The Brooklyn Nets and the Plight of the Second-Favorites

Kyrie Irving is a coach-killing, chemistry-poisining, loud mouth. The Beard is a ball-stopping, selfish whiner, who will never take his team to the next level.

KD? Okay, it’s hard not to like Kevin Durant at least a little bit. We liked him a lot in Oklahoma City. A little less when he first arrived in Golden State. And even less than that when he landed in Brooklyn. But hey, he’s KD, so he sort of gets a pass.

So what’s a New York sports fan to do, when it comes to the New York/New Jersey/Brooklyn Nets? After all, they are my second-favorite professional basketball team.

Yes, second-favorite. I am a die-hard New York Knicks fan, which I believe after all these years makes me eligible for some sort of pension benefits through the Veterans of Foreign Wars organization… But I digress.

Because today isn’t about our favorites, it’s about the backup organizations. Those teams we feel good will toward, and will endorse with vigor come playoff time should the favorites be eliminated, but will never occupy that special place in our hearts.

For me, we are talking about MLB’s Oakland A’s, the NFL’s New York Football Giants, and the Brooklyn Nets of The Association when the topic turns to second-favorite teams.

The whole “second-favorite” category doesn’t get much ink these days, left forgotten on the playgrounds of decades past. However, second-favorite was a critically important distinction growing up, when a cool jersey or unexpected playoff run might cause us to blurt out something along the lines of “oh yeah, well, the Steelers are my second-favorite team…” when the legitimacy of our newfound fandom was called into question.

With the Nets most certainly title-contenders this season, I’m having a hard time reconciling my feelings about this team, and whether I can stomach myself rooting for them come playoff time. I’ve always abided by the adage that you root “for the jersey” first and foremost, but even the Brooklyn Nets jersey doesn’t feel like anything I grew up with. I mean, come on — splash of color, anyone?

The Nets are an easy franchise for me, one where my feelings developed organically. Growing up in New Jersey in the early-’70’s, when it came to pro basketball, I rooted for the Knicks in the NBA, and the Nets in the ABA. End of story. When the NBA-ABA merger came along and the Nets moved to New Jersey, they slid easily into the two-hole when it came to my hoops passions, and it was never close (even though by then the Knicks had also fallen on hard times), with Doctor J having been sold to Philly and the Nets trotting out the likes of Bubbles Hawkins, Al Skinner and Wilson Washington on their early NBA rosters.

Occasionally they’d catch lightning in a bottle — like in ’84 when they upset the defending champion Sixers (and Doctor J), in the first round of the playoffs. Or during the Derrick “Whoop de dam do” Coleman/Kenny Anderson/Drazen Petrovic years. There was even the out-of-nowhere, conference championship run of the early-2000’s behind the brilliance of Jason Kidd.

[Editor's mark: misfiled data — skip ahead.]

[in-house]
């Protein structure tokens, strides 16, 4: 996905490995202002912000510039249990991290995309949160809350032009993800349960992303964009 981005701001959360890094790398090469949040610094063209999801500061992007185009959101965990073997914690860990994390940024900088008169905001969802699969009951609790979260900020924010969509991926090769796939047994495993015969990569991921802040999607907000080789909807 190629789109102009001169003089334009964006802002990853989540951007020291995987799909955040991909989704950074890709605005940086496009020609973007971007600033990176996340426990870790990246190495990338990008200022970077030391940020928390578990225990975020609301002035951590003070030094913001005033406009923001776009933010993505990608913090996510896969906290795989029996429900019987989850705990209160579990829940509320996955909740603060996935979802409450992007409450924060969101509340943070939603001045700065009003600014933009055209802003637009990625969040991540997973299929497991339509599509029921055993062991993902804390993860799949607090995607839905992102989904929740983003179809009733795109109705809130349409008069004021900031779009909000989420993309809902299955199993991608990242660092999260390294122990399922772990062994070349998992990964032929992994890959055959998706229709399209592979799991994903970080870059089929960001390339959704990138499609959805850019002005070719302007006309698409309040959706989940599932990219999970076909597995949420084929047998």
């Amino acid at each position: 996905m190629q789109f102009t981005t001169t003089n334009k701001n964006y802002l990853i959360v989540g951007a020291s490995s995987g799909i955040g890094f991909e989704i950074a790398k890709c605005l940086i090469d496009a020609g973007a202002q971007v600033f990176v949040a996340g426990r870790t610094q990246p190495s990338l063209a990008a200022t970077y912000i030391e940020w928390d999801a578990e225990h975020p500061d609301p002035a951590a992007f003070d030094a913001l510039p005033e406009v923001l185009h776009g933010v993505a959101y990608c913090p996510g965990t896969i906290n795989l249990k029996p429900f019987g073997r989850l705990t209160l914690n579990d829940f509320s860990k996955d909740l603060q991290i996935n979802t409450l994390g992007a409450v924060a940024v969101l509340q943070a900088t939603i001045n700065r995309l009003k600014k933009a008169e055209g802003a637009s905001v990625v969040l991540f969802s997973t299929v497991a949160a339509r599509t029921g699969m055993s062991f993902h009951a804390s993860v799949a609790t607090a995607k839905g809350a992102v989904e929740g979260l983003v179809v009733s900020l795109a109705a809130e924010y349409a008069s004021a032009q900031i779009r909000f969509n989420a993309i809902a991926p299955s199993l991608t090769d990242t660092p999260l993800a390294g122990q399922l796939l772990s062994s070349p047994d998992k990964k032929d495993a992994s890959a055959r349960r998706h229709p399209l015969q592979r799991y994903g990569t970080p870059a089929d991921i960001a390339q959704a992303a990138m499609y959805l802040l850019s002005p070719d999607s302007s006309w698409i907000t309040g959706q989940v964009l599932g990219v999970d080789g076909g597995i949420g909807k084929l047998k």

And if the occasional surprise of outstanding play wasn’t enough, there was the whole New Jersey thing. Let’s face it, the state of New Jersey catches a lot of shit, so as a proud resident of the Garden State, it didn’t take much for me to rally behind the locals whenever they mounted any sort of competitive squad.

Then they moved. First to the Prudential Center in Newark, and then over to Brooklyn, adopting the black-and-white uniforms and trying a ham-handed attempt at buying a title with the ill-fated trade for the washed up threesome of Kevin Garnett, Paul Pierce and Jason Terry. That disastrous trade was only the most recent instance where poor decisions crippled the core of the Nets franchise, and you couldn’t help but wonder if they’d ever recover.

Yet here they are now. An incredibly wealthy owner making anything possible in the area of superstar acquisition, and a front office that seems to get the joke, benefitting from San Antonio Spurs bloodlines and what feels like (up until recently anyway) a sincere desire to build a winning culture from the ground up.

But then the opportunity to swoop in and create an unbeatable Big Three presented itself, and that same Nets front office threw caution to the wind and once again mortgaged the future in an attempt to bag an NBA title. This year.

Which brings me back to the issue at hand. How do I feel about getting on the Brooklyn bandwagon? The heart test landed in the “root for the jersey” camp. Meaning, whenever I tune in to a Nets game on ESPN or TNT, I find myself pulling for them. So there’s that.

I still can’t stomach Kyrie, but grudgingly marvel at the scope of his jaw-dropping skills. And I can’t help but be impressed by what appears to be a team-first approach coming from James Harden, as he integrates his game into the world of the other two superstars. I’ve always liked Coach Steve Nash, although I find it comical that these Nets approach defense so similarly to how Nash himself played it when he was in the league. And of course there’s KD, who is worth watching any chance we can get, holding our collective breath every time his brittle body hits the hardwood.